NOTES:

* The loss was just the third in the last 13 series openers for the Red Sox.

* The game marked the first time in 20 home games in which the Sox never led.

* Boston was 4-for-15 with runners in scoring position.

* The first four hitters in the order were 13-for-19 (.684). The fifth-through-nine hitters, however, were just 2-for-21 (.095).

* Mookie Betts (five hits) leads the majors with 55 multi-hit games.

* Dustin Pedroia has reached base in each of his last eight plate appearances.

* David Ortiz's double was the 625th of his career, passing Hank Aaron to move into 10 place in MLB history.

* Ortiz leads the A.L. in doubles (41) and extra-base hits (72).

 

STARS:

1) Eric Hosmer

Hosmer cranked a three-run homer into the Monster Seats four batters into the game, and the Royals were off and running with a five-run inning.

2) Ian Kennedy

The Royals starter wasn't dominant, allowing nine hits in 5 1/3 innings, but he bailed himself out of a number of jams and limited the Sox to just two runs.

3) Mookie Betts

Betts had his first career five-hit night and knocked in two of the three Red Sox runs, though he also got himself picked off first base.

 

First impressions: Royals' five-run first inning dooms Red Sox in 6-3 loss

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First impressions: Royals' five-run first inning dooms Red Sox in 6-3 loss

First impressions from the Red Sox' 6-3 loss to the Kansas City Royals:

 

Steven Wright recovered nicely after the first inning, but the damage was done.

Wright's last five innings featured just three hits allowed -- one in the infield. But the first inning did the Red Sox in -- two walks followed by a three-run homer, then a single and a two-run homer.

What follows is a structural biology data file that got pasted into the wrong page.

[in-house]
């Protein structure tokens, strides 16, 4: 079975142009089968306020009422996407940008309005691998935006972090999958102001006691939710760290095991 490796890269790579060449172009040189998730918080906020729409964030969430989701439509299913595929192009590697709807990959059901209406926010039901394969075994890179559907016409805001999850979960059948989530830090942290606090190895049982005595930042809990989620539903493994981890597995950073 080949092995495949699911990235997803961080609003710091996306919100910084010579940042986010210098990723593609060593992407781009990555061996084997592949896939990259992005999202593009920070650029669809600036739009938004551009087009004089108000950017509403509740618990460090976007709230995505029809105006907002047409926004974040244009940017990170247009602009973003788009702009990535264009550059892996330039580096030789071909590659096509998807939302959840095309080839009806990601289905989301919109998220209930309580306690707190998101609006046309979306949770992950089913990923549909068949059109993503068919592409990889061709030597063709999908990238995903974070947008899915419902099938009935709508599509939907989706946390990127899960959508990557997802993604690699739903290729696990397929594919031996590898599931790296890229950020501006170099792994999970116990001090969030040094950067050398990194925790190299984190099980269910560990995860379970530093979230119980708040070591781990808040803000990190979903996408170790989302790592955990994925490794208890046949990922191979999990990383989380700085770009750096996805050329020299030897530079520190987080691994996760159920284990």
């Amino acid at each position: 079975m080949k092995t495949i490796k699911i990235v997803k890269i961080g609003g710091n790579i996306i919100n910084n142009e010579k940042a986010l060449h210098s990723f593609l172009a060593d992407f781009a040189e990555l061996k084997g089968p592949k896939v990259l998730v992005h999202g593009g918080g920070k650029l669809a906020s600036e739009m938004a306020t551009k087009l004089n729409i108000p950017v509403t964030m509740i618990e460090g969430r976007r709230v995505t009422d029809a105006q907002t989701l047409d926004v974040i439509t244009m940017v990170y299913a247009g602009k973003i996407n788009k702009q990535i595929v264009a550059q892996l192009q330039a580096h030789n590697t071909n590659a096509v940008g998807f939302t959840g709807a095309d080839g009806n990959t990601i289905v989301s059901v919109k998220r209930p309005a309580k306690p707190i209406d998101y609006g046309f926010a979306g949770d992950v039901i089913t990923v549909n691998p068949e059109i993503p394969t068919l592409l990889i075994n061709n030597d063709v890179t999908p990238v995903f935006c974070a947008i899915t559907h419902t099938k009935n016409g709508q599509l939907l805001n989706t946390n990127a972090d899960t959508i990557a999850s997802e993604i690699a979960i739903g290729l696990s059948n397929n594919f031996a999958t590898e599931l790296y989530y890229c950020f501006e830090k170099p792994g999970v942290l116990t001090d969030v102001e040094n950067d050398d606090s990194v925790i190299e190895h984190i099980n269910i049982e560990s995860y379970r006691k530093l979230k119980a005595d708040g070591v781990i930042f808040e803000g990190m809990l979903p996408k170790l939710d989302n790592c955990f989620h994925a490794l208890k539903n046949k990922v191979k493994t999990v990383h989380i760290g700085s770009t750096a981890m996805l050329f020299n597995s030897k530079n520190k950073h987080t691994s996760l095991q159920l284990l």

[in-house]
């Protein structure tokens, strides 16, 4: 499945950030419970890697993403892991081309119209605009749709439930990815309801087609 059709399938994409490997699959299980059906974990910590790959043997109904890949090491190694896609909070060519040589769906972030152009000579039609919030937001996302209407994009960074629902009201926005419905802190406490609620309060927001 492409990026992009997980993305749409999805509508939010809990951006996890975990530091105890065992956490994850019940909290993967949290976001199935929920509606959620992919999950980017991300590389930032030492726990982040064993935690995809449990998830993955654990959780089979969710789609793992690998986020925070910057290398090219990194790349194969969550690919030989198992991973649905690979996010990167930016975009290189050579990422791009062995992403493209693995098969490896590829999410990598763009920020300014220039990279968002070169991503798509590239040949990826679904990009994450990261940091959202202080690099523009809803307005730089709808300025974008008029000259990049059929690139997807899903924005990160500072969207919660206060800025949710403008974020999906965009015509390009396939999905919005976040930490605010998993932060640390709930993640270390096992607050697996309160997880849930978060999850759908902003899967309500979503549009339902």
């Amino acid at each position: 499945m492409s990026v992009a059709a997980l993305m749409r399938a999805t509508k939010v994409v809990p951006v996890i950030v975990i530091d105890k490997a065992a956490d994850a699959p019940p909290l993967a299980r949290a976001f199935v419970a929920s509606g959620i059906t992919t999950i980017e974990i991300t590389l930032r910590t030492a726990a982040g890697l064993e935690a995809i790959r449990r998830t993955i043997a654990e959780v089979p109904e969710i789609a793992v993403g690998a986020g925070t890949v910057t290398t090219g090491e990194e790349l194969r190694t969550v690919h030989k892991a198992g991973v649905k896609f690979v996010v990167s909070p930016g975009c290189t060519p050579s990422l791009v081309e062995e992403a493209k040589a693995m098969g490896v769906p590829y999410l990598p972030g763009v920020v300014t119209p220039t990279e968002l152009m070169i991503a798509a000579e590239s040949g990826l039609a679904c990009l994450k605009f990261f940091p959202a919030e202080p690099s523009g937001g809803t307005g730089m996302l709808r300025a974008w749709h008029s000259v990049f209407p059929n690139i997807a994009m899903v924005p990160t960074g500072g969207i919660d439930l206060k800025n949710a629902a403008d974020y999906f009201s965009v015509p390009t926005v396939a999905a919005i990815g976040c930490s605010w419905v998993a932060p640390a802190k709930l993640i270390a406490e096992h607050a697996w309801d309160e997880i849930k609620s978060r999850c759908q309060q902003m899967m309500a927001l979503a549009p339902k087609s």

Whether this was a matter of rust for Wright -- who last pitched three weeks ago Friday night -- or an early inability to command his knuckleball is uncertain.

The fact is, Wright dug an early hole for his teammates, and he had the misfortune to do so against a team with the best bullpen in baseball.

To his credit, Wright kept the game somewhat within reach thereafter, but the five-run head start proved too much of a jump.

 

It's time to worry a little about Jackie Bradley.

Bradley was just 7-for-40 in the just-completed road trip, and things didn't get any better on the first night of the homestand.

In the first, he came up with two on and two out and struck out swinging to strand both baserunners. In the third, he came to the plate with runners on the corners and, again, struck out swinging.

We're seeing the same kind of slump that Bradley fell into in previous seasons, where even contact is hard to find, with nine strikeouts in the last 16 at-bats.

Problem is, with Andrew Benitendi on the DL, there aren't a lot of options for John Farrell with the Red Sox outfield.

 

Trying to get Fernando Abad and Junichi Tazawa back on track in low- leverage mop-up didn't work.

Tazawa had a perfect seventh, but gave up a monster shot into the center field bleachers to Lorenzo Cain to start the eighth.

Abad entered, and while he did record a couple of strikeouts, also gave up a single, a walk and threw a wild pitches before he could complete the inning.

Getting some work for the two was the right idea, given that the Sox were down by three runs at the time. A good outing might help either regain some confidence and turn the corner.

But not even that could be accomplished Friday night.